On the evolution of cellular senescence

Axel Kowald, João F. Passos, Thomas B.L. Kirkwood

Research output: Contribution to journalReview articlepeer-review

Abstract

The idea that senescent cells are causally involved in aging has gained strong support from findings that the removal of such cells alleviates many age-related diseases and extends the life span of mice. While efforts proceed to make therapeutic use of such discoveries, it is important to ask what evolutionary forces might have been behind the emergence of cellular senescence, in order better to understand the biology that we might seek to alter. Cellular senescence is often regarded as an anti-cancer mechanism, since it limits the division potential of cells. However, many studies have shown that senescent cells often also have carcinogenic properties. This is difficult to reconcile with the simple idea of an anti-cancer mechanism. Furthermore, other studies have shown that cellular senescence is involved in wound healing and tissue repair. Here, we bring these findings and ideas together and discuss the possibility that these functions might be the main reason for the evolution of cellular senescence. Furthermore, we discuss the idea that senescent cells might accumulate with age because the immune system had to strike a balance between false negatives (overlooking some senescent cells) and false positives (destroying healthy body cells).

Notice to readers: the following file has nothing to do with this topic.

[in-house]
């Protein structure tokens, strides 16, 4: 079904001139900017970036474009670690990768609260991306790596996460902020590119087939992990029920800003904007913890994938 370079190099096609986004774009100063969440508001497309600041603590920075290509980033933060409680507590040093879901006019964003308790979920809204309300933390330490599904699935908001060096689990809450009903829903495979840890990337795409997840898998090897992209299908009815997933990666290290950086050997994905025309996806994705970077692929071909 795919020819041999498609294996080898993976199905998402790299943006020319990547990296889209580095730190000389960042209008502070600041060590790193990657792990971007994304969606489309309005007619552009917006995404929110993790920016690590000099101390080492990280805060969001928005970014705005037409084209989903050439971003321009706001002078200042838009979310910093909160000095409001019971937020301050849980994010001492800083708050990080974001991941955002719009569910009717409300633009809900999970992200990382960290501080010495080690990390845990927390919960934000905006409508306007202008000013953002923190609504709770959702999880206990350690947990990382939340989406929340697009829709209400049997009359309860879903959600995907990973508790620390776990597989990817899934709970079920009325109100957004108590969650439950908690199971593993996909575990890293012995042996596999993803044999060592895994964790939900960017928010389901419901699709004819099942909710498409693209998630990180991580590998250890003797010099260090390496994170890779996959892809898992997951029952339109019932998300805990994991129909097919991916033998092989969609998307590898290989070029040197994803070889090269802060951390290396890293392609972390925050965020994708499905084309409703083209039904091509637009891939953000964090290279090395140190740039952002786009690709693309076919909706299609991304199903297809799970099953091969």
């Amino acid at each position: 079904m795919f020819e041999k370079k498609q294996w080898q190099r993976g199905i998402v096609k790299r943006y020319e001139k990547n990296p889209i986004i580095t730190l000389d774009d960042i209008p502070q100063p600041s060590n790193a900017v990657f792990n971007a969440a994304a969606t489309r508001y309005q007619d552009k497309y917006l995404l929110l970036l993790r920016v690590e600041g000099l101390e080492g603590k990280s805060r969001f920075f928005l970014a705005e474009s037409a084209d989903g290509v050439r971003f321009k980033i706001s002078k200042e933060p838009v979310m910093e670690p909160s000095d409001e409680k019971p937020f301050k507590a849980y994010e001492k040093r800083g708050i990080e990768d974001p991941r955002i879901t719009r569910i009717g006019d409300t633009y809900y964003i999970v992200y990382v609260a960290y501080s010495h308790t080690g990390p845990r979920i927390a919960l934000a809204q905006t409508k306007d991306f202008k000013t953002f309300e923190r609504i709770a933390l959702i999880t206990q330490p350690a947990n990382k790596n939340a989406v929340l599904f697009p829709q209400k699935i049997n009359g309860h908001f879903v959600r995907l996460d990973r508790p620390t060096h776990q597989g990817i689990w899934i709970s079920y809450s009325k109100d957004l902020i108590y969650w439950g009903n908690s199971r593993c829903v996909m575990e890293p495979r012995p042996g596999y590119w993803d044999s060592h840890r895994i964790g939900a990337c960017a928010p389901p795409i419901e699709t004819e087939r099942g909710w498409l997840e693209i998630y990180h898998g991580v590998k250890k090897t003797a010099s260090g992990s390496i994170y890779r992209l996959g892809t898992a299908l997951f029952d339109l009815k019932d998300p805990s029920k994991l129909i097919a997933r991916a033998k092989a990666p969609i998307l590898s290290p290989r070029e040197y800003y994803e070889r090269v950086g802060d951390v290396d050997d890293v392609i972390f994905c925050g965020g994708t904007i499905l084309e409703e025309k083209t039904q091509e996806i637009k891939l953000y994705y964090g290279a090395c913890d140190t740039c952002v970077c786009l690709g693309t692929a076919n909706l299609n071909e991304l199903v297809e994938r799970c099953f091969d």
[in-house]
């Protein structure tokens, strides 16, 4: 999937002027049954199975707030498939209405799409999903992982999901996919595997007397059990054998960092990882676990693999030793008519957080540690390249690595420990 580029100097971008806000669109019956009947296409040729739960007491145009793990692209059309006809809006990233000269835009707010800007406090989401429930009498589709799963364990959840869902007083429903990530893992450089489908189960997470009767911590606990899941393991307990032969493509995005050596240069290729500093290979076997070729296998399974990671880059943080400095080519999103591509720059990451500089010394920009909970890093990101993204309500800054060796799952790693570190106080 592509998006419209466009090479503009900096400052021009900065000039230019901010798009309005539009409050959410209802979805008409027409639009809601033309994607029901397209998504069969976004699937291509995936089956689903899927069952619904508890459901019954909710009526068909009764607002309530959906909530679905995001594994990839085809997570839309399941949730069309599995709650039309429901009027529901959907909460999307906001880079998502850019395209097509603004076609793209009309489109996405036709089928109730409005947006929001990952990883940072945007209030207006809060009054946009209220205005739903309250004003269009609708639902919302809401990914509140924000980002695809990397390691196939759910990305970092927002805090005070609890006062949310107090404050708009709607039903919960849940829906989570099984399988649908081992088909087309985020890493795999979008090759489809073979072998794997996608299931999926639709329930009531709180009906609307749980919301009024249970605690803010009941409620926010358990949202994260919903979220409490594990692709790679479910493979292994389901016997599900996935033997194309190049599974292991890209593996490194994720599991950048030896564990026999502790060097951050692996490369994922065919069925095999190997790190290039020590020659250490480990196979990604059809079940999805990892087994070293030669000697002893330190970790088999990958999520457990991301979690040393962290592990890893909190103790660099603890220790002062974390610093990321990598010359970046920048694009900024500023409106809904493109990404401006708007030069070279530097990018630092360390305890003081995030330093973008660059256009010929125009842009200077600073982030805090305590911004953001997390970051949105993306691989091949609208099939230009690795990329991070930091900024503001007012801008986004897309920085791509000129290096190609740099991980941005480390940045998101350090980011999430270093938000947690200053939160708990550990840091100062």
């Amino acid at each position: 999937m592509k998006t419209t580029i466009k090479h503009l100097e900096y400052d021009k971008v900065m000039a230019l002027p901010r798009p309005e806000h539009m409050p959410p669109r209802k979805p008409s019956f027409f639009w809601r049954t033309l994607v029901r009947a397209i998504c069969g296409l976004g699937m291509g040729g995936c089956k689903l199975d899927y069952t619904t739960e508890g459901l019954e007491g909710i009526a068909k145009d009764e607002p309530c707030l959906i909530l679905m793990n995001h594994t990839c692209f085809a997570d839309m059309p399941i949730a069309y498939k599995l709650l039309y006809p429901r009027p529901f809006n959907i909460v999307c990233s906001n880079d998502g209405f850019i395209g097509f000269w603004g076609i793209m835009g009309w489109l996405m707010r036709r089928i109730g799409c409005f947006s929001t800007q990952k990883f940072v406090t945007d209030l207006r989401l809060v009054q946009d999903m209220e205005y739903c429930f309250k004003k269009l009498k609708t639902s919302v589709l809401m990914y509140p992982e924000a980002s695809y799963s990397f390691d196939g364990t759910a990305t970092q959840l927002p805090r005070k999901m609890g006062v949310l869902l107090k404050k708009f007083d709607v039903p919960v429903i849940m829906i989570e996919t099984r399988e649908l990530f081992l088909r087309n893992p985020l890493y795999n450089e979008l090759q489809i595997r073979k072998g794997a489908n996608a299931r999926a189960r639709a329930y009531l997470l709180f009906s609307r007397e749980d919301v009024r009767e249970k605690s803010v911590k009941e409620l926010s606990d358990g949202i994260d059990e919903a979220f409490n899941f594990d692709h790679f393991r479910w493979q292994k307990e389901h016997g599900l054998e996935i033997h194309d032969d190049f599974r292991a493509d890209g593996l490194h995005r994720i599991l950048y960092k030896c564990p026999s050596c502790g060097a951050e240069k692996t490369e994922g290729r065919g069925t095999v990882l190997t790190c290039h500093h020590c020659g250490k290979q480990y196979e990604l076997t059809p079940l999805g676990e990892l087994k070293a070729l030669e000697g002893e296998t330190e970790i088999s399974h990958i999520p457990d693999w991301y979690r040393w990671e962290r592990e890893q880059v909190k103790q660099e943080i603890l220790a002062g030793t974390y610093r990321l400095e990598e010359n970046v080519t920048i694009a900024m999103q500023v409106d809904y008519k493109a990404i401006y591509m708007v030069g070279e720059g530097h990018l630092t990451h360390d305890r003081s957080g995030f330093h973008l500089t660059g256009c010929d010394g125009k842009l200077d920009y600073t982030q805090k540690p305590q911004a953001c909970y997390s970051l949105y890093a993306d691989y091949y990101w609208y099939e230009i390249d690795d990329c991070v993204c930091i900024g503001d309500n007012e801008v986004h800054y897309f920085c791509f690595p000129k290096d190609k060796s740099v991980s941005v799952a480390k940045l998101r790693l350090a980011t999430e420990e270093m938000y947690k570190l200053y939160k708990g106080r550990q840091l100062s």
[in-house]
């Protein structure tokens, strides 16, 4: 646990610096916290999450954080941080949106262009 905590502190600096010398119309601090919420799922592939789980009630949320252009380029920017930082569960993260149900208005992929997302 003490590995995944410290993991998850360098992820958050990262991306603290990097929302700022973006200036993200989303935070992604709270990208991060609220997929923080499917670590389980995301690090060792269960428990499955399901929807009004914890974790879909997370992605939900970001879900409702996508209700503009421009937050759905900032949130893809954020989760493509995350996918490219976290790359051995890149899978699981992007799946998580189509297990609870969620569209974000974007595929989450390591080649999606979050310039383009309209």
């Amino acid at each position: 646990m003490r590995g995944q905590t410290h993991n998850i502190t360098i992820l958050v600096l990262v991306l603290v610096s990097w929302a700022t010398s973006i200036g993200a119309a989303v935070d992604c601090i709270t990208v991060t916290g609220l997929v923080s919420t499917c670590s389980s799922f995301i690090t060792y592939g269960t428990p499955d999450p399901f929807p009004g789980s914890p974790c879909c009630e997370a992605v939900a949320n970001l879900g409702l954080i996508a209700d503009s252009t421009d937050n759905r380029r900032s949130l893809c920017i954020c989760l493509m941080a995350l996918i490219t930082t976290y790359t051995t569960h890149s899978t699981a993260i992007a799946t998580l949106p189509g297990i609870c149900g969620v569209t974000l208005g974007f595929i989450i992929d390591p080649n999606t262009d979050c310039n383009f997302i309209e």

Original languageEnglish (US)
Article numbere13270
JournalAging Cell
Volume19
Issue number12
DOIs
StatePublished - Dec 2020

Keywords

  • aging
  • anti-aging
  • cellular senescence
  • evolution
  • senolytics

ASJC Scopus subject areas

  • Aging
  • Cell Biology

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